(INDIANAPOLIS) — Evansville Representative Holli Sullivan is Indiana’s new secretary of state.
Governor Holcomb picked Sullivan to serve the final two years in the term of Connie Lawson.
Lawson announced her resignation last month, citing the strain of the coronavirus pandemic.
Holcomb says Sullivan’s work on the Elections Committee in four terms in the House “jumped off
the page.” Sullivan authored an election cybersecurity bill last year, and says beefing up those
defenses further will be a top focus.
Sullivan says she’s inheriting a tradition of “free, fair and secure” elections in Indiana. She says
she has “the utmost confidence” in how Indiana conducted the 2020 election. In an
introductory news conference, she turned aside an invitation to assess how other states handled
And Sullivan isn’t saying whether she’ll support loosening or tightening the rules on voting, a
debate raging from both directions in other states. She did take issue with a Senate-passed bill in
Indiana prohibiting the governor from changing the date of Indiana’s primary in an emergency, as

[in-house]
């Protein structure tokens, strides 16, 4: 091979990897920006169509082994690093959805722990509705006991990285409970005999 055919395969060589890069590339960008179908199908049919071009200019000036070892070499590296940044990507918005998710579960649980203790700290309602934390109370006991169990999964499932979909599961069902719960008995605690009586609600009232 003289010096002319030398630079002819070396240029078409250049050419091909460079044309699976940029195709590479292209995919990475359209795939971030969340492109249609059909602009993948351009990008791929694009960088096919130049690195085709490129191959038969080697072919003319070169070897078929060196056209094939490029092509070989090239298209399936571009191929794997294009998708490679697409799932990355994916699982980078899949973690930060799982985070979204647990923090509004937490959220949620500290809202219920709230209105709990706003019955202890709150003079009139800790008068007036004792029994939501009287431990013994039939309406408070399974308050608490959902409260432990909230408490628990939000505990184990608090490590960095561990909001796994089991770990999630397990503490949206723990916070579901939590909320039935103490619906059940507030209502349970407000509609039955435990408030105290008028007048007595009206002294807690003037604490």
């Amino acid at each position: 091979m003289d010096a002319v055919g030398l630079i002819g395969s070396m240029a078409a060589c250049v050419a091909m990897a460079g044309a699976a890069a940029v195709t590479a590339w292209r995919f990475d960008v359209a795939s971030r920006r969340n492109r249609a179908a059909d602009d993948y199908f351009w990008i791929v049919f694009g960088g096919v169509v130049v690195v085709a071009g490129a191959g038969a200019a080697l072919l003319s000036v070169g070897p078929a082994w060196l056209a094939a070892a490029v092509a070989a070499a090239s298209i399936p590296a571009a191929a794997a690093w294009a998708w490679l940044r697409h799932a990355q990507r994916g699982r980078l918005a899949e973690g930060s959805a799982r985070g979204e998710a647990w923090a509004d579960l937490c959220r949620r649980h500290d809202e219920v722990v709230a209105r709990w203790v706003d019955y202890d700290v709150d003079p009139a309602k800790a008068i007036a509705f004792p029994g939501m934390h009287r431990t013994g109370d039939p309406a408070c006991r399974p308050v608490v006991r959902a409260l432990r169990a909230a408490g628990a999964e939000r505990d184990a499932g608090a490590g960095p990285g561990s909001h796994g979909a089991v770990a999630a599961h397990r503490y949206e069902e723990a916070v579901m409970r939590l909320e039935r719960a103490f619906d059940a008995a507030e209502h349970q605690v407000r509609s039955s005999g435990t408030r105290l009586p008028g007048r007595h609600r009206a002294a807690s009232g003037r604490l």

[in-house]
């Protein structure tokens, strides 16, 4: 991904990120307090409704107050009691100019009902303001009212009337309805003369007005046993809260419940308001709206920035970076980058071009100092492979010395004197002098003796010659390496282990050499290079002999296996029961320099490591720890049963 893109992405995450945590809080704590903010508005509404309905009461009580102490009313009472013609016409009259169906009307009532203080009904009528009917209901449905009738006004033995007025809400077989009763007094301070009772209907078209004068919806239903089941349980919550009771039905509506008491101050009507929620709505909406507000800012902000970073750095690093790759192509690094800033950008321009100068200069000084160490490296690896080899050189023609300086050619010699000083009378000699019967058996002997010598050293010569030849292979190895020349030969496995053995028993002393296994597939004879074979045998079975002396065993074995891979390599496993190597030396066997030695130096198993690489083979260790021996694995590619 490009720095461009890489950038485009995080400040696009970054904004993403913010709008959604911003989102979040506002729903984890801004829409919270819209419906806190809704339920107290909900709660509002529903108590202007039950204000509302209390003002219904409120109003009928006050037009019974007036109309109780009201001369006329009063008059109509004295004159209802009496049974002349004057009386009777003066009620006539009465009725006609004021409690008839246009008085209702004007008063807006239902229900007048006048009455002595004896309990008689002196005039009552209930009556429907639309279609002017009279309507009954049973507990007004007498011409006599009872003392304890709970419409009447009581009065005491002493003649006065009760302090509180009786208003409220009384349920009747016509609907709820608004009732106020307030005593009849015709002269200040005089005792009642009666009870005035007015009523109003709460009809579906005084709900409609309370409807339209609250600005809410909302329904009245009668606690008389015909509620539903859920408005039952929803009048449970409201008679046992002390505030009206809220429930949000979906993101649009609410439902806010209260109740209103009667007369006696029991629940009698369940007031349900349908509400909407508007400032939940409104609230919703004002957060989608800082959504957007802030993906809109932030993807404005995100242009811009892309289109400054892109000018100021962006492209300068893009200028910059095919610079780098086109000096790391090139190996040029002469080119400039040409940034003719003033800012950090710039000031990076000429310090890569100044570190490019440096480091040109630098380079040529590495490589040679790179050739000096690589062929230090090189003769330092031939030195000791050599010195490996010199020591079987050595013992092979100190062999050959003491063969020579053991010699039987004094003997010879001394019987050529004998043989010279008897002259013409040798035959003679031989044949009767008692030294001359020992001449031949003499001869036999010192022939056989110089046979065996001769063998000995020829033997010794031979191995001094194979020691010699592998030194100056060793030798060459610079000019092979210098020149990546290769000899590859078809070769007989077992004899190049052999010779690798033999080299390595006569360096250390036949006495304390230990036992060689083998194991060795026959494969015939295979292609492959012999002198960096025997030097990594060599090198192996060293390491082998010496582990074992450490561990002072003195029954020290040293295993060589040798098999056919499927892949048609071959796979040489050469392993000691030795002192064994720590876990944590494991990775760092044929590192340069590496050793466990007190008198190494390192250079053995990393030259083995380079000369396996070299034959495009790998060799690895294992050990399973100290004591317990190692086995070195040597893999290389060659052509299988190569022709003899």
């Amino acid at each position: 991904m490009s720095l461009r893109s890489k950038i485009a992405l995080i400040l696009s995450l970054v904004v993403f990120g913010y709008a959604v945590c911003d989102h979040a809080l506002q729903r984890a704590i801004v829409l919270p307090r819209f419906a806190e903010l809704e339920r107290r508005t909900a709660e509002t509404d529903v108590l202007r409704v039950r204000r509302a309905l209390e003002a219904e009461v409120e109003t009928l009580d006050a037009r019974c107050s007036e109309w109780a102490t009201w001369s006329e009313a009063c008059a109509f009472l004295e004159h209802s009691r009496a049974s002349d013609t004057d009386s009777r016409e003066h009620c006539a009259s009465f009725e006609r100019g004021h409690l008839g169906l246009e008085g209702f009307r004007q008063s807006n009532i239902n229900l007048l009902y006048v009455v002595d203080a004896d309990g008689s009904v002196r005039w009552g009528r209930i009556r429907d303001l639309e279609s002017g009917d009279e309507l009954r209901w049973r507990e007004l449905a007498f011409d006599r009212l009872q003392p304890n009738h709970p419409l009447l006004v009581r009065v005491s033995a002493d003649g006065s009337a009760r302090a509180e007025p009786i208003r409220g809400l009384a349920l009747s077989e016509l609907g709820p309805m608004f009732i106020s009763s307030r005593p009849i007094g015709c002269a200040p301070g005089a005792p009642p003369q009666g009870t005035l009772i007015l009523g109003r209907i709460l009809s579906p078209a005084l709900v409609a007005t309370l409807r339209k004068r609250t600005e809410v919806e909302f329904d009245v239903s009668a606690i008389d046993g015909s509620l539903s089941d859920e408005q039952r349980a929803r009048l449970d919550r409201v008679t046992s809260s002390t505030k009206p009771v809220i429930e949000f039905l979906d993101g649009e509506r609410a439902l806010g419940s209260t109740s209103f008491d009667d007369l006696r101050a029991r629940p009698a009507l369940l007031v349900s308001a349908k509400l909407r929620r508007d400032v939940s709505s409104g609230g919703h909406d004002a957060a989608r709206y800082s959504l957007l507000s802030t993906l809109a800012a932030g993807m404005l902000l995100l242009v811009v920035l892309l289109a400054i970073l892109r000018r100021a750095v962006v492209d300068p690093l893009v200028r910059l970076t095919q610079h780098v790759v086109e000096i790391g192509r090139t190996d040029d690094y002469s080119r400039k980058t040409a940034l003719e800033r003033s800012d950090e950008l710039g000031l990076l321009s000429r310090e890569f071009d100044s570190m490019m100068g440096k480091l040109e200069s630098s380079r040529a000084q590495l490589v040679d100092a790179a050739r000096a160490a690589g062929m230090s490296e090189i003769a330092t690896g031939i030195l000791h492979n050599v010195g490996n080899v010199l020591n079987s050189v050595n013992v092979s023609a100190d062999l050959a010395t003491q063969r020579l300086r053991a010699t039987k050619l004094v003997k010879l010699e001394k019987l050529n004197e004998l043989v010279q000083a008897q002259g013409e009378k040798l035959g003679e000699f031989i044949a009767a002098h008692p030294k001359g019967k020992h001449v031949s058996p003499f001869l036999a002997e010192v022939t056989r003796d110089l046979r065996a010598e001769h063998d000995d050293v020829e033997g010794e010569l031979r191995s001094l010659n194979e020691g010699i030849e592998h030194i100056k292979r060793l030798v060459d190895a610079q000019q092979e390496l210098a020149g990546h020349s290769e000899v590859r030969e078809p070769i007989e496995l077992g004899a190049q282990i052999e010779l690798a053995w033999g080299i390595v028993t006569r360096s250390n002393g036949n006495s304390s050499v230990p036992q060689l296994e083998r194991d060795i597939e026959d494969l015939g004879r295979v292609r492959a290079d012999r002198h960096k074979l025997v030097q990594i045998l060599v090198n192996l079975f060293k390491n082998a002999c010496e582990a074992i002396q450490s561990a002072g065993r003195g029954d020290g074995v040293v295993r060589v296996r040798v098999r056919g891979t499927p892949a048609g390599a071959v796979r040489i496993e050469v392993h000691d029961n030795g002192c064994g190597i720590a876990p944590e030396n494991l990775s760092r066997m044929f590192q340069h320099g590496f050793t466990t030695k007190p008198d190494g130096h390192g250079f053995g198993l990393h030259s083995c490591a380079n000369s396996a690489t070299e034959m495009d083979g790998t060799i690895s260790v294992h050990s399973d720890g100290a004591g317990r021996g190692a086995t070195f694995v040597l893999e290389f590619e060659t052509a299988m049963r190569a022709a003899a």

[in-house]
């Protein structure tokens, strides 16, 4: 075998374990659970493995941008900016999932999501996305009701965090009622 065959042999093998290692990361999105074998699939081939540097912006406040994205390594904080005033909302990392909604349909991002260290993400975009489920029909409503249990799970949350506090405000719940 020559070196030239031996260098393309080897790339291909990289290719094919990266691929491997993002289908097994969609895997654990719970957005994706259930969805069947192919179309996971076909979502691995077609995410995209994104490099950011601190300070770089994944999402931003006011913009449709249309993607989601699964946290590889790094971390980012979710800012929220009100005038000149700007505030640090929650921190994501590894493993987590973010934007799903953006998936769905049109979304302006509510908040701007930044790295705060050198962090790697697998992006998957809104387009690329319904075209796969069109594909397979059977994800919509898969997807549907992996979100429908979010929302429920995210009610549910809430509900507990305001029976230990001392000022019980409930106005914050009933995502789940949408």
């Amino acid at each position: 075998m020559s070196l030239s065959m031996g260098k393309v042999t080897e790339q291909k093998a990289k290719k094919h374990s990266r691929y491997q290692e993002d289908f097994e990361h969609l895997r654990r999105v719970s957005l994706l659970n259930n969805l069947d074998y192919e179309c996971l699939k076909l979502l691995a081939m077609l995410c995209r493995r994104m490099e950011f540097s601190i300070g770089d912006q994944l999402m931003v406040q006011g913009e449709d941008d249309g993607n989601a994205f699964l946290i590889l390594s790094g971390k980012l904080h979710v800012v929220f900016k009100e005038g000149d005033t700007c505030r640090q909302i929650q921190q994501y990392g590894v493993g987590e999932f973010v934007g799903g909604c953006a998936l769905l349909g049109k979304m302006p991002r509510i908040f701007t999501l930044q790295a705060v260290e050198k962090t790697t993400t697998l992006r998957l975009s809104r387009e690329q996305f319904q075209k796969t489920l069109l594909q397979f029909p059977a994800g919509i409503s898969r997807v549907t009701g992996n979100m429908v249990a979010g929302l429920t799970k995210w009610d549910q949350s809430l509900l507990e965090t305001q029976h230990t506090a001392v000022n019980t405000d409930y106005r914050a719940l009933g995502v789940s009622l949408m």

Holcomb did in consultation with Lawson last year. Sullivan says the extra month gave Indiana
time to make plans to conduct the vote safely.
Sullivan also declined to say whether she’ll seek a full term next year. She says “those decisions
and announcements” will come soon.
Lawson leaves office nine years to the day after Governor Mitch Daniels picked her to complete
the term of Charlie White, who was forced from office by a felony conviction. She departs as
Indiana’s longest-serving secretary of state, with five more days in the job than Indiana’s first
secretary of state, Robert New.
Sullivan’s appointment leaves a vacancy in the House. Republican precinct leaders in Vanderburgh
and Warrick Counties must hold a caucus to choose her replacement. Sullivan won reelection last
year with 64% of the vote, though House districts will be redrawn before next year’s election.
It’s the second time Sullivan’s been selected to replace a state officeholder. She won a caucus for
her House seat in 2014 after Suzanne Crouch, now lieutenant governor, was appointed to fill a
vacancy in the state auditor’s office.